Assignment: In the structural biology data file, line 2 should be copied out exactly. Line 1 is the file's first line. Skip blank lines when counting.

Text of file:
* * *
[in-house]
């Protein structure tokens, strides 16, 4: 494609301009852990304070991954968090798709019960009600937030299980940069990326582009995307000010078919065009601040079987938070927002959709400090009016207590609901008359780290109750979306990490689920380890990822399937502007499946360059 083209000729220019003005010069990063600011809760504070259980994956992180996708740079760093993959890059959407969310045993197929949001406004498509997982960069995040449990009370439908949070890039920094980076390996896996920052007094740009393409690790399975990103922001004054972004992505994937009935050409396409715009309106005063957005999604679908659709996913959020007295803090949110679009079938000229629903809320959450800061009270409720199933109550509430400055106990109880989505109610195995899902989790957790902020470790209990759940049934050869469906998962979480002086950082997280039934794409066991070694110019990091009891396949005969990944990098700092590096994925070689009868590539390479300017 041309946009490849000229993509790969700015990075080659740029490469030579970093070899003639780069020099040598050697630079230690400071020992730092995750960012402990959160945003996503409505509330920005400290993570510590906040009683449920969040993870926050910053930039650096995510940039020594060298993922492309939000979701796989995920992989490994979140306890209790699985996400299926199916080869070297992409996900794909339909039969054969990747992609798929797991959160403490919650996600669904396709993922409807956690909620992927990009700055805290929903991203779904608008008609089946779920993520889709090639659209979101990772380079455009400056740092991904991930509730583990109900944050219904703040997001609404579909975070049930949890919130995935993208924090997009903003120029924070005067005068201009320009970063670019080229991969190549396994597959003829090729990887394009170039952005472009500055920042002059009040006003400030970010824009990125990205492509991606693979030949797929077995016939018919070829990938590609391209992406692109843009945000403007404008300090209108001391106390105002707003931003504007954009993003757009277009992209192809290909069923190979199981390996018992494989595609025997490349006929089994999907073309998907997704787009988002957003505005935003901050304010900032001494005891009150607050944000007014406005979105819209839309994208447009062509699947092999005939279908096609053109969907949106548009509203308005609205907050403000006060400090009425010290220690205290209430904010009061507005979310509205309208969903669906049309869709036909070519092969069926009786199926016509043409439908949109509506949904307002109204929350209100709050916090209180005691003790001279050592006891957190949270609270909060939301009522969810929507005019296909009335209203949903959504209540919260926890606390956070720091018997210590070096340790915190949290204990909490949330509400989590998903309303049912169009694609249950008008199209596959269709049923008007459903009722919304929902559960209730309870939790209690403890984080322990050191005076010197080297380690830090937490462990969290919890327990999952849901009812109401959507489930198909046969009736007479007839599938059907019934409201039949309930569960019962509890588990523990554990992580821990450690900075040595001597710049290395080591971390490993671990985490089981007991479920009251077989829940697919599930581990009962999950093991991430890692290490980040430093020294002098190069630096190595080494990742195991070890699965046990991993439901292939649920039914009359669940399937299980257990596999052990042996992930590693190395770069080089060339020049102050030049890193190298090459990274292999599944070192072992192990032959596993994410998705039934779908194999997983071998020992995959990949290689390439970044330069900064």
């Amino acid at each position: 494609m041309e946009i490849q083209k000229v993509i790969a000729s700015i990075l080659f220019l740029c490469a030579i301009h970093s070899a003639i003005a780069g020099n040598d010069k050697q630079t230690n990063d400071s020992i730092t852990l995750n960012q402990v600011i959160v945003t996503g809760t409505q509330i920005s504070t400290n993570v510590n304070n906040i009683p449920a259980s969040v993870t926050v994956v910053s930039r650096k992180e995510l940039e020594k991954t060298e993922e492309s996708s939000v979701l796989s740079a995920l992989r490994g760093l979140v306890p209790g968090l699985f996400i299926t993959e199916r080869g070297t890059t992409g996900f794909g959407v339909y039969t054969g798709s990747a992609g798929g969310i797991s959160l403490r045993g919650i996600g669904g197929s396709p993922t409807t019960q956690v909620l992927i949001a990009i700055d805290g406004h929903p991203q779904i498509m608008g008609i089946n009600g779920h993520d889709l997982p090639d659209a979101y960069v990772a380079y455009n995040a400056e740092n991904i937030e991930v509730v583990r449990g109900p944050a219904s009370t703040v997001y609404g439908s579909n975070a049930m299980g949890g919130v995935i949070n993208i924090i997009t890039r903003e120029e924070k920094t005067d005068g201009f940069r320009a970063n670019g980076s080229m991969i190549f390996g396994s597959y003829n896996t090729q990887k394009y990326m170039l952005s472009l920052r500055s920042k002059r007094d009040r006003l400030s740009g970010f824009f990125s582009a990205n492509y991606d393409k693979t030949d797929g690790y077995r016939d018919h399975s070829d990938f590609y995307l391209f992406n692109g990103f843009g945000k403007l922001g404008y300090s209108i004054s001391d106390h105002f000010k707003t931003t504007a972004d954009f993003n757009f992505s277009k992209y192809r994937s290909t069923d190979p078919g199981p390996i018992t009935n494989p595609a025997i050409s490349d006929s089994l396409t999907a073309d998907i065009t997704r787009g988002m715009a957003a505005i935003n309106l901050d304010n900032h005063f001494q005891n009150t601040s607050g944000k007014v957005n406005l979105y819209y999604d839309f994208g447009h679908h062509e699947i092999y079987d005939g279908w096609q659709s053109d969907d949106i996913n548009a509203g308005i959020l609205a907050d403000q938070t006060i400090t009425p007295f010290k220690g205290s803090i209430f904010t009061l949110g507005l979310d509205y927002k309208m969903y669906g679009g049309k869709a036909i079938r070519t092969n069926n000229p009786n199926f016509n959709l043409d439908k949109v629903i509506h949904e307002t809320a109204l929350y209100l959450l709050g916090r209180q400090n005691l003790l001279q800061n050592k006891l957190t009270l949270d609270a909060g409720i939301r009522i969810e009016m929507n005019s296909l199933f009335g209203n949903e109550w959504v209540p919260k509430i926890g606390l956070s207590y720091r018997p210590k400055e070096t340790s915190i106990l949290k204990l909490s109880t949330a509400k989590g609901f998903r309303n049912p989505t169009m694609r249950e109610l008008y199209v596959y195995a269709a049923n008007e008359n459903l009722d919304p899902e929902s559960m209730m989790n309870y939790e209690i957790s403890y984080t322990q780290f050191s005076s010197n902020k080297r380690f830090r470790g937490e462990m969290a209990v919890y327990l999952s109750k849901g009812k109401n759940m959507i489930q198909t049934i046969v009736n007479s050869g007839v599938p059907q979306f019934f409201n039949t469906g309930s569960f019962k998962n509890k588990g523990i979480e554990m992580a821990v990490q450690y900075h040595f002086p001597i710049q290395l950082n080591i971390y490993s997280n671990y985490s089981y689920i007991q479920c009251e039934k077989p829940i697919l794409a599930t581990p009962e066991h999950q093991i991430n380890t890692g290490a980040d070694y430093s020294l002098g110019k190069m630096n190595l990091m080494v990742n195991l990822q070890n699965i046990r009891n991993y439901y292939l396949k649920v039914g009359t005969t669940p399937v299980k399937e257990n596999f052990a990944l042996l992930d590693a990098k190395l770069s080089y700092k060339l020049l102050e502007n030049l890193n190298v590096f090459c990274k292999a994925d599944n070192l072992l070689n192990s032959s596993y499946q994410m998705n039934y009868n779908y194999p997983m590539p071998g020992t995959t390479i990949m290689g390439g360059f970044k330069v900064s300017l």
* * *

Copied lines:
């Protein structure tokens, strides 16, 4: 494609301009852990304070991954968090798709019960009600937030299980940069990326582009995307000010078919065009601040079987938070927002959709400090009016207590609901008359780290109750979306990490689920380890990822399937502007499946360059 083209000729220019003005010069990063600011809760504070259980994956992180996708740079760093993959890059959407969310045993197929949001406004498509997982960069995040449990009370439908949070890039920094980076390996896996920052007094740009393409690790399975990103922001004054972004992505994937009935050409396409715009309106005063957005999604679908659709996913959020007295803090949110679009079938000229629903809320959450800061009270409720199933109550509430400055106990109880989505109610195995899902989790957790902020470790209990759940049934050869469906998962979480002086950082997280039934794409066991070694110019990091009891396949005969990944990098700092590096994925070689009868590539390479300017 041309946009490849000229993509790969700015990075080659740029490469030579970093070899003639780069020099040598050697630079230690400071020992730092995750960012402990959160945003996503409505509330920005400290993570510590906040009683449920969040993870926050910053930039650096995510940039020594060298993922492309939000979701796989995920992989490994979140306890209790699985996400299926199916080869070297992409996900794909339909039969054969990747992609798929797991959160403490919650996600669904396709993922409807956690909620992927990009700055805290929903991203779904608008008609089946779920993520889709090639659209979101990772380079455009400056740092991904991930509730583990109900944050219904703040997001609404579909975070049930949890919130995935993208924090997009903003120029924070005067005068201009320009970063670019080229991969190549396994597959003829090729990887394009170039952005472009500055920042002059009040006003400030970010824009990125990205492509991606693979030949797929077995016939018919070829990938590609391209992406692109843009945000403007404008300090209108001391106390105002707003931003504007954009993003757009277009992209192809290909069923190979199981390996018992494989595609025997490349006929089994999907073309998907997704787009988002957003505005935003901050304010900032001494005891009150607050944000007014406005979105819209839309994208447009062509699947092999005939279908096609053109969907949106548009509203308005609205907050403000006060400090009425010290220690205290209430904010009061507005979310509205309208969903669906049309869709036909070519092969069926009786199926016509043409439908949109509506949904307002109204929350209100709050916090209180005691003790001279050592006891957190949270609270909060939301009522969810929507005019296909009335209203949903959504209540919260926890606390956070720091018997210590070096340790915190949290204990909490949330509400989590998903309303049912169009694609249950008008199209596959269709049923008007459903009722919304929902559960209730309870939790209690403890984080322990050191005076010197080297380690830090937490462990969290919890327990999952849901009812109401959507489930198909046969009736007479007839599938059907019934409201039949309930569960019962509890588990523990554990992580821990450690900075040595001597710049290395080591971390490993671990985490089981007991479920009251077989829940697919599930581990009962999950093991991430890692290490980040430093020294002098190069630096190595080494990742195991070890699965046990991993439901292939649920039914009359669940399937299980257990596999052990042996992930590693190395770069080089060339020049102050030049890193190298090459990274292999599944070192072992192990032959596993994410998705039934779908194999997983071998020992995959990949290689390439970044330069900064």